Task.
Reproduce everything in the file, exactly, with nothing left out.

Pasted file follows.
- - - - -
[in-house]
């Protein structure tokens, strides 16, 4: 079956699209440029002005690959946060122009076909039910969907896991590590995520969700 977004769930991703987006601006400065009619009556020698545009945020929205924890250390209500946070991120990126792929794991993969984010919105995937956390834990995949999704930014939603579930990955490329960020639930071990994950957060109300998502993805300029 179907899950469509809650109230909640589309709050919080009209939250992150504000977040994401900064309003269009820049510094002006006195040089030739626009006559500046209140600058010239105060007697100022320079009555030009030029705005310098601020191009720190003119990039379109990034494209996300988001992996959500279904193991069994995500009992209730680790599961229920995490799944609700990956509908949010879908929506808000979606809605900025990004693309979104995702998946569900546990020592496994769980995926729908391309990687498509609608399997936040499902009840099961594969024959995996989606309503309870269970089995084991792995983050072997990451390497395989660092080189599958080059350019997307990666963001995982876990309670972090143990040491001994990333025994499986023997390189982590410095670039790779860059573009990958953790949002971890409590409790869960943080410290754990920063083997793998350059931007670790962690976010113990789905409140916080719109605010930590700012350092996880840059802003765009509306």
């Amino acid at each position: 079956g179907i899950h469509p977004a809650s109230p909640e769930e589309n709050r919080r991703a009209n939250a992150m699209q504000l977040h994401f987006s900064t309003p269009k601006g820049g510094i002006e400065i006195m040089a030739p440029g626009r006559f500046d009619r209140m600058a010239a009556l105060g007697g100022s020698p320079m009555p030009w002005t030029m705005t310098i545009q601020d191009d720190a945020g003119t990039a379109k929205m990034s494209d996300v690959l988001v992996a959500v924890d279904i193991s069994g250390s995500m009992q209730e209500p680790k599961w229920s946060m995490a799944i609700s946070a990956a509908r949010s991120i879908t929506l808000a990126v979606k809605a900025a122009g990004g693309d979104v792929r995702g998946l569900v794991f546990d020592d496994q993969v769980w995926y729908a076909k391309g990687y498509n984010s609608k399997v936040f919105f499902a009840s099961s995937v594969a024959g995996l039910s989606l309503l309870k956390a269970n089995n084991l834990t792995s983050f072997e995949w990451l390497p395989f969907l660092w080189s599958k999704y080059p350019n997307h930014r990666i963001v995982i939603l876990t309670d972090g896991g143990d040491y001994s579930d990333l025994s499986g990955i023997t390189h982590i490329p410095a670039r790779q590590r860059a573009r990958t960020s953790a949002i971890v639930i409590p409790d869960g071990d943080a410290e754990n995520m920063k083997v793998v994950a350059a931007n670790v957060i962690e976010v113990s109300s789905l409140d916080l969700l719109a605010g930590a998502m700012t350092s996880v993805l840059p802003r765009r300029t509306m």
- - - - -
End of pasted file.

[in-house]
């Protein structure tokens, strides 16, 4: 079956699209440029002005690959946060122009076909039910969907896991590590995520969700 977004769930991703987006601006400065009619009556020698545009945020929205924890250390209500946070991120990126792929794991993969984010919105995937956390834990995949999704930014939603579930990955490329960020639930071990994950957060109300998502993805300029 179907899950469509809650109230909640589309709050919080009209939250992150504000977040994401900064309003269009820049510094002006006195040089030739626009006559500046209140600058010239105060007697100022320079009555030009030029705005310098601020191009720190003119990039379109990034494209996300988001992996959500279904193991069994995500009992209730680790599961229920995490799944609700990956509908949010879908929506808000979606809605900025990004693309979104995702998946569900546990020592496994769980995926729908391309990687498509609608399997936040499902009840099961594969024959995996989606309503309870269970089995084991792995983050072997990451390497395989660092080189599958080059350019997307990666963001995982876990309670972090143990040491001994990333025994499986023997390189982590410095670039790779860059573009990958953790949002971890409590409790869960943080410290754990920063083997793998350059931007670790962690976010113990789905409140916080719109605010930590700012350092996880840059802003765009509306």
């Amino acid at each position: 079956g179907i899950h469509p977004a809650s109230p909640e769930e589309n709050r919080r991703a009209n939250a992150m699209q504000l977040h994401f987006s900064t309003p269009k601006g820049g510094i002006e400065i006195m040089a030739p440029g626009r006559f500046d009619r209140m600058a010239a009556l105060g007697g100022s020698p320079m009555p030009w002005t030029m705005t310098i545009q601020d191009d720190a945020g003119t990039a379109k929205m990034s494209d996300v690959l988001v992996a959500v924890d279904i193991s069994g250390s995500m009992q209730e209500p680790k599961w229920s946060m995490a799944i609700s946070a990956a509908r949010s991120i879908t929506l808000a990126v979606k809605a900025a122009g990004g693309d979104v792929r995702g998946l569900v794991f546990d020592d496994q993969v769980w995926y729908a076909k391309g990687y498509n984010s609608k399997v936040f919105f499902a009840s099961s995937v594969a024959g995996l039910s989606l309503l309870k956390a269970n089995n084991l834990t792995s983050f072997e995949w990451l390497p395989f969907l660092w080189s599958k999704y080059p350019n997307h930014r990666i963001v995982i939603l876990t309670d972090g896991g143990d040491y001994s579930d990333l025994s499986g990955i023997t390189h982590i490329p410095a670039r790779q590590r860059a573009r990958t960020s953790a949002i971890v639930i409590p409790d869960g071990d943080a410290e754990n995520m920063k083997v793998v994950a350059a931007n670790v957060i962690e976010v113990s109300s789905l409140d916080l969700l719109a605010g930590a998502m700012t350092s996880v993805l840059p802003r765009r300029t509306m």